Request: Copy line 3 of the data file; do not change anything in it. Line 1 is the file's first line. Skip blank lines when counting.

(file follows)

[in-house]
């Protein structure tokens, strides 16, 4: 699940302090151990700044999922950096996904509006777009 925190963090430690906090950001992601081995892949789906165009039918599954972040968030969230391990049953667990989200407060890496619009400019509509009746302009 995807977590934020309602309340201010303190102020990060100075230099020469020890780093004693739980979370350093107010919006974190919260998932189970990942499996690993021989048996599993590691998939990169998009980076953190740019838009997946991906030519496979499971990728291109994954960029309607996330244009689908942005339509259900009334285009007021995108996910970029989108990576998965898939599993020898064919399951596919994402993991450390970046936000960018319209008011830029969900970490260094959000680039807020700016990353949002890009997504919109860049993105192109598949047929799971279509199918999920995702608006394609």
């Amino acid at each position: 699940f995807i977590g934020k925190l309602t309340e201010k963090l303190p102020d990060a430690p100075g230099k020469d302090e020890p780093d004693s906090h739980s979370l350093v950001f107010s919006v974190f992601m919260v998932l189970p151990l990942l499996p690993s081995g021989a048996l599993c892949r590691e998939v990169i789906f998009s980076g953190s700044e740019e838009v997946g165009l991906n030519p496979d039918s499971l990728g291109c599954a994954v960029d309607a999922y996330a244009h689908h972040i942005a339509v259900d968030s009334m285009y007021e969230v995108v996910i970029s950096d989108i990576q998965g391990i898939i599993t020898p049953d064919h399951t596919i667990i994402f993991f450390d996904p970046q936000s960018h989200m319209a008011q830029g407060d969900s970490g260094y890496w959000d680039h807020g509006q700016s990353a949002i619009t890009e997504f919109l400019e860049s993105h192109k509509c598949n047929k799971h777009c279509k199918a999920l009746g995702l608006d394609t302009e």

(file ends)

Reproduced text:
């Amino acid at each position: 699940f995807i977590g934020k925190l309602t309340e201010k963090l303190p102020d990060a430690p100075g230099k020469d302090e020890p780093d004693s906090h739980s979370l350093v950001f107010s919006v974190f992601m919260v998932l189970p151990l990942l499996p690993s081995g021989a048996l599993c892949r590691e998939v990169i789906f998009s980076g953190s700044e740019e838009v997946g165009l991906n030519p496979d039918s499971l990728g291109c599954a994954v960029d309607a999922y996330a244009h689908h972040i942005a339509v259900d968030s009334m285009y007021e969230v995108v996910i970029s950096d989108i990576q998965g391990i898939i599993t020898p049953d064919h399951t596919i667990i994402f993991f450390d996904p970046q936000s960018h989200m319209a008011q830029g407060d969900s970490g260094y890496w959000d680039h807020g509006q700016s990353a949002i619009t890009e997504f919109l400019e860049s993105h192109k509509c598949n047929k799971h777009c279509k199918a999920l009746g995702l608006d394609t302009e």